Sunday, March 4, 2012

12 Step

This weekend I had some spare time so I decided to make bread. I kind of miss baking bread all the time. It is almost therapeutic. Besides, during our breads class we had an assignment to create our own original bread recipe and I wanted to see if mine would actually work and taste good. I made a variation of ciabatta bread with fresh herbs and pine nuts.

Making bread involves 12 steps. It occasionally involves a bonus pre-step as well. I actually managed to take pictures along the way as I made my bread so here we go.

0.5. Bonus pre-step. Make a preferment. This is a bit of dough that you ferment 12-24 hours ahead of time. It gives the bread a lighter texture with more air bubbles (the sign of a good bread). I made mine the night before. This preferment is called a poolish and it made by mixing yeast, bread flour and water. It is really important whenever you are mixing yeast with water to have the water between 90 and 95 degrees. Warmer and you will kill the yeast. Cooler and it may not activate and ferment as much as it should.

1. Scale. It is important to measure all the ingredients accurately. We always use a scale.

2. Mixing - Bring all the ingredients together in a bowl first. Once they come together you can start kneading the dough on a lightly floured surface. Most breads get about kneaded about 140 times (or turns). You can see if it is ready by checking for what is called a windowpane. You pull up a bit of dough and stretch it out til it is a little bit translucent. If the window tears quickly it needs a few more turns.

3. Ferment - Cover the dough and leave it alone for about an hour or until it has doubled. You can check if it is ready by poking it. If it collapses it isn't ready. If the hole stays there and doesn't close up it is ready.

4. Punch - Once it has doubled punch it. Squish it down, fold it over, squish it down, repeat.

5. Scale Again - If your recipe is for 2 or more loaves now is the time to divide the dough. Weight it to make sure you have equal amounts.

6. Round - Pretty much was it sounds like. Roll the dough into a nice smooth ball.

7. Bench - Cover again and let the dough sit for 15 to 20 minutes.

8. Make-Up - Now is the time to make the final shape of the dough. I made mine into kind of an oval shape.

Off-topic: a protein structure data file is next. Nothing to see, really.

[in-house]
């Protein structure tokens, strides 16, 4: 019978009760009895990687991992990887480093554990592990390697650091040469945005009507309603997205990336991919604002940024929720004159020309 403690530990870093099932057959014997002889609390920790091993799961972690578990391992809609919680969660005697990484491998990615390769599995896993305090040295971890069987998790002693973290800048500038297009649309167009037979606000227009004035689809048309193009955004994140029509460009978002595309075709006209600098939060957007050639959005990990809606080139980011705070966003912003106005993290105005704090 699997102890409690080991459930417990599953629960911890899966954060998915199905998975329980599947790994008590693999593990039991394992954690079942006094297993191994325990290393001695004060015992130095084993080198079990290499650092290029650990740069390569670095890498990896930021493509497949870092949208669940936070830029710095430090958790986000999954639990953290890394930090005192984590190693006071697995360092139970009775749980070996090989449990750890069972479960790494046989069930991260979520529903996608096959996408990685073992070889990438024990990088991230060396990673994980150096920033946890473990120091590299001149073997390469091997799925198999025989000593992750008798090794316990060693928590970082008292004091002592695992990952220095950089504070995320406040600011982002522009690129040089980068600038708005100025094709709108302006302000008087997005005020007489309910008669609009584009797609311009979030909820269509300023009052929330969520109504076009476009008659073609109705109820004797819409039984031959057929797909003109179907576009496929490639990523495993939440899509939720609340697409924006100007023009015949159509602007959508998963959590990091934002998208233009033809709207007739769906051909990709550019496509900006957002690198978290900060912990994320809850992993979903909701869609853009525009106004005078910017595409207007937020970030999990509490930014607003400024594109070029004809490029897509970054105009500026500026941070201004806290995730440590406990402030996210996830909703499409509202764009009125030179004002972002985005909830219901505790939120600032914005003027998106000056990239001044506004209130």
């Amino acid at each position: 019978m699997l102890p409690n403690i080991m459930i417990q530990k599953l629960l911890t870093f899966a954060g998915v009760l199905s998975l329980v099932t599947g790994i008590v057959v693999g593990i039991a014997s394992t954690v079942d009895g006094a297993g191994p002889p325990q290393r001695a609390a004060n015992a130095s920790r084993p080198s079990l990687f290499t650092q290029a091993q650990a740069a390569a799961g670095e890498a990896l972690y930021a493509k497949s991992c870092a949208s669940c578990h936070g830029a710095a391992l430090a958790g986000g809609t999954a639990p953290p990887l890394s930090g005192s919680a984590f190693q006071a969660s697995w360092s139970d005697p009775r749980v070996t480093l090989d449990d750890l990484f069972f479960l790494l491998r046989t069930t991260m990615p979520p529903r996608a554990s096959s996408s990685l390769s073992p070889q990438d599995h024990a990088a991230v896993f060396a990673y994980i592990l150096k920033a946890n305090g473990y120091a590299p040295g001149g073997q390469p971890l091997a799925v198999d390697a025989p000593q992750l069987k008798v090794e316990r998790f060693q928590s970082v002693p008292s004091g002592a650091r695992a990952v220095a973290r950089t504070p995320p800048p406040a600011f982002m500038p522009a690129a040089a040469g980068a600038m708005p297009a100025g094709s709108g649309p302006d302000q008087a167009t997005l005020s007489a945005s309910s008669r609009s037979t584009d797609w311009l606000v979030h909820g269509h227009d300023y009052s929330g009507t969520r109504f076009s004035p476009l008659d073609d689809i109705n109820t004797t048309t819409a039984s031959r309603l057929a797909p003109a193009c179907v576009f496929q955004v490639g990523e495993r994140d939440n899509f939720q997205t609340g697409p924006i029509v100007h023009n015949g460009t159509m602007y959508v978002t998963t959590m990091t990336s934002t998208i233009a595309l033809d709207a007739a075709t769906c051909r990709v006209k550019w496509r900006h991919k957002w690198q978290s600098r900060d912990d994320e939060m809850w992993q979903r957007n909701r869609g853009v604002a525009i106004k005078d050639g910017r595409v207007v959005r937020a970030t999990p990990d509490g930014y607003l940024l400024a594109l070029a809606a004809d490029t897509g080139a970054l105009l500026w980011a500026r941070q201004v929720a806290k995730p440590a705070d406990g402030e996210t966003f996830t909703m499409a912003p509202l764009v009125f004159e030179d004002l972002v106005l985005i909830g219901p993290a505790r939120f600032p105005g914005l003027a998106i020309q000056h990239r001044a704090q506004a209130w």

9. Proof - You need to let the dough double again. In bakeshops you would use a proof box, a warm and humid environment. Most people don't have those at home. You don't really need one, it will just take a little longer to proof. Put your dough in a warmish place like on top of the fridge. I had my oven on earlier and it was still a little warm so I put my dough in there with some hot water. If you do this make sure your oven isn't too hot. about 90 degrees is perfect for most doughs. Either way you can tell if your dough it ready when it doubles or when it springs back a little if you tap it lightly.

9.5. Score - Another bonus step I guess. If your bread needs scoring (cuts with a serrated knife), now is the time. If you want to egg wash the bead or add any kind of topping, like sesame seeds, now is the time.

10. Bake - Finally! Bake your bread. Most breads bake at around 450 degrees and will take 20-30 minutes.

11. Cool - Let your bread cool all the way before you cut or store it. I think this is impossible. I usually cut my bread when it is still a little warm. I just can't wait.

12. Store - Another important step. If you are making a crisp crusted bread store it is paper once it is cool. For a soft crust bread store it in plastic.

There. You did it! Or, at least I did. Don't worry, you can live vicariously through me this time. My bread actually worked! it is soft and tasty. It made a great sandwich for lunch today. I'm excited to try making my own dough recipe again.

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